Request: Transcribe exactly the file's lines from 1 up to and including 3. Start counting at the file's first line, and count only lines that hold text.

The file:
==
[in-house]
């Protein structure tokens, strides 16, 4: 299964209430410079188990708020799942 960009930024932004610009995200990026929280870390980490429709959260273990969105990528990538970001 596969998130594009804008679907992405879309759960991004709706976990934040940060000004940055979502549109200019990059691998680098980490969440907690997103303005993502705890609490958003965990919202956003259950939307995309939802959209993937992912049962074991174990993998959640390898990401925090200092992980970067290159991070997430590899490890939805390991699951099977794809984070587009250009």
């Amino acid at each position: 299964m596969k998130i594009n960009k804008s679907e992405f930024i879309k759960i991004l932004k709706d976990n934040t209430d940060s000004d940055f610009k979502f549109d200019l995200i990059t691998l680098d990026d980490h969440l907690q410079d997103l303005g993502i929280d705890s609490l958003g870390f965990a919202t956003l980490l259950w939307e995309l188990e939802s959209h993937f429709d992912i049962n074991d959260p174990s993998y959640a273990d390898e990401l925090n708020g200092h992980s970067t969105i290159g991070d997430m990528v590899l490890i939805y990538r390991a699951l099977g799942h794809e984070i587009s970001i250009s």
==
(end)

[in-house]
């Protein structure tokens, strides 16, 4: 299964209430410079188990708020799942 960009930024932004610009995200990026929280870390980490429709959260273990969105990528990538970001 596969998130594009804008679907992405879309759960991004709706976990934040940060000004940055979502549109200019990059691998680098980490969440907690997103303005993502705890609490958003965990919202956003259950939307995309939802959209993937992912049962074991174990993998959640390898990401925090200092992980970067290159991070997430590899490890939805390991699951099977794809984070587009250009």
């Amino acid at each position: 299964m596969k998130i594009n960009k804008s679907e992405f930024i879309k759960i991004l932004k709706d976990n934040t209430d940060s000004d940055f610009k979502f549109d200019l995200i990059t691998l680098d990026d980490h969440l907690q410079d997103l303005g993502i929280d705890s609490l958003g870390f965990a919202t956003l980490l259950w939307e995309l188990e939802s959209h993937f429709d992912i049962n074991d959260p174990s993998y959640a273990d390898e990401l925090n708020g200092h992980s970067t969105i290159g991070d997430m990528v590899l490890i939805y990538r390991a699951l099977g799942h794809e984070i587009s970001i250009s």